Whether she’s looking for hidden accounts or closing a big business deal, Parks clearly thrives in the face of a challenge. She recently worked on a $6.7 million transaction and she says it was a lot like handling a case that goes to court. “You’re focused, you’re on, you’re stressed,” she says. “You think, ‘Oh my God, how am I ever going to get this all to come together?’ Then the deal is done, and you think, ‘I did it.’”

In fact, those three little words might be an appropriate mantra for her entire career. Parks has wanted to be a lawyer since watching Perry Mason shows as a child. Her mom told her to grow up and be like Della Street, Mason’s secretary, but Parks insisted that she wanted to be like Mason. She held onto the idea of being a lawyer right through college, even when an undergraduate adviser suggested she take teaching classes just in case her plans didn’t work out.

After finishing her law degree at Washburn University in Topeka, she became the only woman at a previous incarnation of the firm where she works now, and four and a half years later, she became the firm’s first female partner and was the only woman partner for 11 years. Today there are six female attorneys, three of whom are partners, among the 22 lawyers at the firm, and Parks deals with many staffing and business issues as the managing partner.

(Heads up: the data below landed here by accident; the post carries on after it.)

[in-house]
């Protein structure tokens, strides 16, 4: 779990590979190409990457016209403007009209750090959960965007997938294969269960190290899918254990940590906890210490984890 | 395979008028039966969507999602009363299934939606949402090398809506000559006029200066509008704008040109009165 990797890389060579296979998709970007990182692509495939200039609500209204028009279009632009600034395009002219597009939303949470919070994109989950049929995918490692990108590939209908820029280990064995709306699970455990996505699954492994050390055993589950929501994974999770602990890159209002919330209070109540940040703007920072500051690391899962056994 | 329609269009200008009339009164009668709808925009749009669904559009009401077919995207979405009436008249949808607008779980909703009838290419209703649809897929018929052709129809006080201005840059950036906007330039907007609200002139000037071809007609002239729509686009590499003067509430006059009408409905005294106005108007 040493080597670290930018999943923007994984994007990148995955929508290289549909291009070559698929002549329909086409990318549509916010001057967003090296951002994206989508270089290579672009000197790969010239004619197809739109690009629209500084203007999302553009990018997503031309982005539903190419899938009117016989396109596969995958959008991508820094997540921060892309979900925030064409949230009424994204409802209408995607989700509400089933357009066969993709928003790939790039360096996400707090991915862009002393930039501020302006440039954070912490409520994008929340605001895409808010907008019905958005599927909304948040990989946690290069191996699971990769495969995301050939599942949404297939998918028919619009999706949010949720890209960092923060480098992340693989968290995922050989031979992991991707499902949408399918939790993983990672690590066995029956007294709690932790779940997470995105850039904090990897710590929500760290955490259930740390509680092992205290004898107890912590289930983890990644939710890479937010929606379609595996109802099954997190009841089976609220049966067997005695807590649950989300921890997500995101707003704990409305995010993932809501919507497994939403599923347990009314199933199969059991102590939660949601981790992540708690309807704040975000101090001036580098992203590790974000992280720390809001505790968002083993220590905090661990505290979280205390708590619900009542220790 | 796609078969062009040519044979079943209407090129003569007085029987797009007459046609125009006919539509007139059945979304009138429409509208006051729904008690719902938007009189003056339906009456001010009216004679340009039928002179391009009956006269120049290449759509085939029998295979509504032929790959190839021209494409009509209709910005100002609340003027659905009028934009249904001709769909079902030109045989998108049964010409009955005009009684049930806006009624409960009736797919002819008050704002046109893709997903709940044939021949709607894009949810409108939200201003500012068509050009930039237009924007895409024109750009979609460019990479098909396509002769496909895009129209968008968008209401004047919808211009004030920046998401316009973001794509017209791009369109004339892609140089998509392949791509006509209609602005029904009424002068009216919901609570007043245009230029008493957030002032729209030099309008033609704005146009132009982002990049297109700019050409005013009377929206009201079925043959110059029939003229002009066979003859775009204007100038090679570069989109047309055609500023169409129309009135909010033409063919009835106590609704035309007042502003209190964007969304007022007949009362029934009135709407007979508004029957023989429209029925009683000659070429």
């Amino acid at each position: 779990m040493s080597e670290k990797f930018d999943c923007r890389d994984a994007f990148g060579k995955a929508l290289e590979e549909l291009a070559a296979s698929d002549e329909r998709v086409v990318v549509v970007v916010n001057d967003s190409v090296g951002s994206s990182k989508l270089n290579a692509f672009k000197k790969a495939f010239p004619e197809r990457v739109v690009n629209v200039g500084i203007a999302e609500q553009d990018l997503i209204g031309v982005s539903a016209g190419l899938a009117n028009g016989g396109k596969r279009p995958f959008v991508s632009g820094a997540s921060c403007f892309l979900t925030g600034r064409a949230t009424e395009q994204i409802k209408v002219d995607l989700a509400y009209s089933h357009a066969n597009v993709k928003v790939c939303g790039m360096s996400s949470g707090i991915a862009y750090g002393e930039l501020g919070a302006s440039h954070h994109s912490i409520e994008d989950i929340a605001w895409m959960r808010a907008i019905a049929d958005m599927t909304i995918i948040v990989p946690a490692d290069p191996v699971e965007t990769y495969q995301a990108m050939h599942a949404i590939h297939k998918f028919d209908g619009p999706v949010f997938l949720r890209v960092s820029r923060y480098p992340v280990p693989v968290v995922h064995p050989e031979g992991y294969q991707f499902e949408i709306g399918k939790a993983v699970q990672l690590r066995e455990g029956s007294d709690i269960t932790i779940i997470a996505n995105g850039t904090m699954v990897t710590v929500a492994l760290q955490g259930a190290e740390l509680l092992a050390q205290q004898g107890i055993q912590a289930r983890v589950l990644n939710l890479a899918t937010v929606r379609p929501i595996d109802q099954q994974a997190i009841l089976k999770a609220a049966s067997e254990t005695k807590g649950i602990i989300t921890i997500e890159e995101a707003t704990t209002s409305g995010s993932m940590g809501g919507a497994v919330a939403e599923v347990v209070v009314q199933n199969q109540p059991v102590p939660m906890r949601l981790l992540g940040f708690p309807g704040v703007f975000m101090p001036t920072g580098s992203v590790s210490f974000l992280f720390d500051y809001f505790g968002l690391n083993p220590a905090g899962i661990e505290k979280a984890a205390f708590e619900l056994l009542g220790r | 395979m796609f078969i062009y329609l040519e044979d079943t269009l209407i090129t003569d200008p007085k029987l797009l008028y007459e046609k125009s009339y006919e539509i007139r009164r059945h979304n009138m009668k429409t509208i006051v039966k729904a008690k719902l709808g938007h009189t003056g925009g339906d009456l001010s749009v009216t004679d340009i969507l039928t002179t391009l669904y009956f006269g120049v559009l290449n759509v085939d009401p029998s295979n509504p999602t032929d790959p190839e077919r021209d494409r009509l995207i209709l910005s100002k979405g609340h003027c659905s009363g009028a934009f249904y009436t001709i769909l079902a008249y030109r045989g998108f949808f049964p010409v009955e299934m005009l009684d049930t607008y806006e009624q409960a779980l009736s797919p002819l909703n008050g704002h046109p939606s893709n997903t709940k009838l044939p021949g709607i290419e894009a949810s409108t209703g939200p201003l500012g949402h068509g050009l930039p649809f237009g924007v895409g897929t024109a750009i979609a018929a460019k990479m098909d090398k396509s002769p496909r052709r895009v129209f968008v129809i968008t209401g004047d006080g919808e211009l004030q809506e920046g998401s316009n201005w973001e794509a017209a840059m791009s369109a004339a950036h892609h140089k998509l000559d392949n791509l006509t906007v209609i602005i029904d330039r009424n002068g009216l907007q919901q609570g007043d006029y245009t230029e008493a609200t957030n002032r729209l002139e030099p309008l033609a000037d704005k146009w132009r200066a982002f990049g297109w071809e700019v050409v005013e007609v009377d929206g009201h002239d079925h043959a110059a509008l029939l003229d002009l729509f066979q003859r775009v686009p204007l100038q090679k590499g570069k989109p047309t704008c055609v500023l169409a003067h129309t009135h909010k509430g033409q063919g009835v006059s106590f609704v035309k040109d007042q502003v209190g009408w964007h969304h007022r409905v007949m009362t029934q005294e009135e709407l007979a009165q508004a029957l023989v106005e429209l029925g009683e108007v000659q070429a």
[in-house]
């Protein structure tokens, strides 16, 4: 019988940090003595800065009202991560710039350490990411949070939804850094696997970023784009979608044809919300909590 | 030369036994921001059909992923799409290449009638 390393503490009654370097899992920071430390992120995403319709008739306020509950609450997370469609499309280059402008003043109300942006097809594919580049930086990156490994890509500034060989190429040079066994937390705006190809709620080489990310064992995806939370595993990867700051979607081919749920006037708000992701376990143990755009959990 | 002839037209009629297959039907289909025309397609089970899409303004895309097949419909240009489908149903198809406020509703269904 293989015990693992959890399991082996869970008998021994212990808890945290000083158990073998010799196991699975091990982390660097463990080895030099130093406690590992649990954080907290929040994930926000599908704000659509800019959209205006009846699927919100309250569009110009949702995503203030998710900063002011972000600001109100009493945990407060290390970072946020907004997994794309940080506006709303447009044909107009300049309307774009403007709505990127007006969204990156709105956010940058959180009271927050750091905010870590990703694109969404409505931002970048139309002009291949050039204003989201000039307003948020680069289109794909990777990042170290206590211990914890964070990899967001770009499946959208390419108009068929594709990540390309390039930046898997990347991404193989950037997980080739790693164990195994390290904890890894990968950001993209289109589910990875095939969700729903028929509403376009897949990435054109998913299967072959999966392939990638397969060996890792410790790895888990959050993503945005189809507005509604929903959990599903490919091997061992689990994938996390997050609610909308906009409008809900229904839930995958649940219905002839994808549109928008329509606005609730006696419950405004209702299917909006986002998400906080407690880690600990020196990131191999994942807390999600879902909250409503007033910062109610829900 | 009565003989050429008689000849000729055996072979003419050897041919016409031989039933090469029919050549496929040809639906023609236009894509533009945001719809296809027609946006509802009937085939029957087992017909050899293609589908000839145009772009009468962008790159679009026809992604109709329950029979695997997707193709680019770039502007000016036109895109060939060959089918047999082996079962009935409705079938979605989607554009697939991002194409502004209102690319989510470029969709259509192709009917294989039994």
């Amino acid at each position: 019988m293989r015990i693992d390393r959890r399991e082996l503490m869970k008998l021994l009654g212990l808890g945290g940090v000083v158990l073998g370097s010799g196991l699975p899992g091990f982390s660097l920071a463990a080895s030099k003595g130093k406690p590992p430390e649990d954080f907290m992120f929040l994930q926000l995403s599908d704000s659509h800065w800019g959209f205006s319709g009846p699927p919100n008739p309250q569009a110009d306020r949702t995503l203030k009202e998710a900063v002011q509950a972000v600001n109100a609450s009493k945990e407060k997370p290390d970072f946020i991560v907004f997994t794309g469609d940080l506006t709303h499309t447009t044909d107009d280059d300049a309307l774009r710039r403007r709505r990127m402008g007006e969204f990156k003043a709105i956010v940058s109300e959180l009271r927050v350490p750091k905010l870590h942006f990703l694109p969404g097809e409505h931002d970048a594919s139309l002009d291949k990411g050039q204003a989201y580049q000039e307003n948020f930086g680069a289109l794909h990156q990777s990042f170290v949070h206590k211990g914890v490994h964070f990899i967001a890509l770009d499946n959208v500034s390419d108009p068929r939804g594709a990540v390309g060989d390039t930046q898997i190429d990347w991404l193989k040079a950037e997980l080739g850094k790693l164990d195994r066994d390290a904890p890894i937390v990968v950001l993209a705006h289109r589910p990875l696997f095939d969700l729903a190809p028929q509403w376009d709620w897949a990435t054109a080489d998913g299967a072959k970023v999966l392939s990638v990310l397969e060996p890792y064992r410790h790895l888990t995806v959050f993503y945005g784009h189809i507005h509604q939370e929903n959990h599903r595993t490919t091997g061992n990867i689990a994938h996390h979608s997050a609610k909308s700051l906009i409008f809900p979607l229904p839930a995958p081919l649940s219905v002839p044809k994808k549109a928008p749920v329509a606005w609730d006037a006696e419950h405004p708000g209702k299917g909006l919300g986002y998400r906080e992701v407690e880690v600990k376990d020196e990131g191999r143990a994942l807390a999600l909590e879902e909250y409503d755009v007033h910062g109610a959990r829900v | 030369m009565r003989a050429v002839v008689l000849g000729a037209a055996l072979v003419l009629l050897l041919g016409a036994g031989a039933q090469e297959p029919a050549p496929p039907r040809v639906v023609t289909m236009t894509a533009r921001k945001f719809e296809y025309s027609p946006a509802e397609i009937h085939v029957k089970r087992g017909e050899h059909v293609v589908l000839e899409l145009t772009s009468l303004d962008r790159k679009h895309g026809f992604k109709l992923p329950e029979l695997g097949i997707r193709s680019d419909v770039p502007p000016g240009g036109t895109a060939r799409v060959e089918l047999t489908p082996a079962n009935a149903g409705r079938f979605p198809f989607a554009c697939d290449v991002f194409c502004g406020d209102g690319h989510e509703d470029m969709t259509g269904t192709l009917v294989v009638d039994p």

“Our firm is what I would call a democracy,” she says. “I always kid that being managing partner in our office means I pick out the Christmas card.” But it also includes troubleshooting challenges or remembering that a particular issue was addressed at a meeting two years ago. She also works on the firm’s marketing strategy.

 

There’s no question that Parks has built a successful career, but she’s also spent a substantial amount of time working to improve the profession as a whole. In 1994, she founded the Kansas Women Attorneys Association with six other female lawyers: Lori Callahan, Cathy Reeder, Martha Hodgesmith, Barbara Rankin, Marla Luckert and Carol Beier. The latter two serve on the Kansas Supreme Court.

The idea for the group sprang out of a conference for women attorneys held in Kansas, but for a few years things never progressed beyond the talking stage. Then Parks and a few of her friends said, “Let’s go ahead and do this. Let’s get this started.” They sent out a postcard survey to see if women lawyers felt there was a need for the group, and the result was a resounding yes.

“The Kansas Bar had tried to do its own study a few years before, and came back saying, ‘We don’t know if there is any discrimination against women. We don’t know if there is any issue,’” Parks says. “We said, ‘Well, we know.’” They incorporated the group and Parks served as the president for the first couple of years to help the organization gain momentum. The primary goal: Help promote women in the law profession.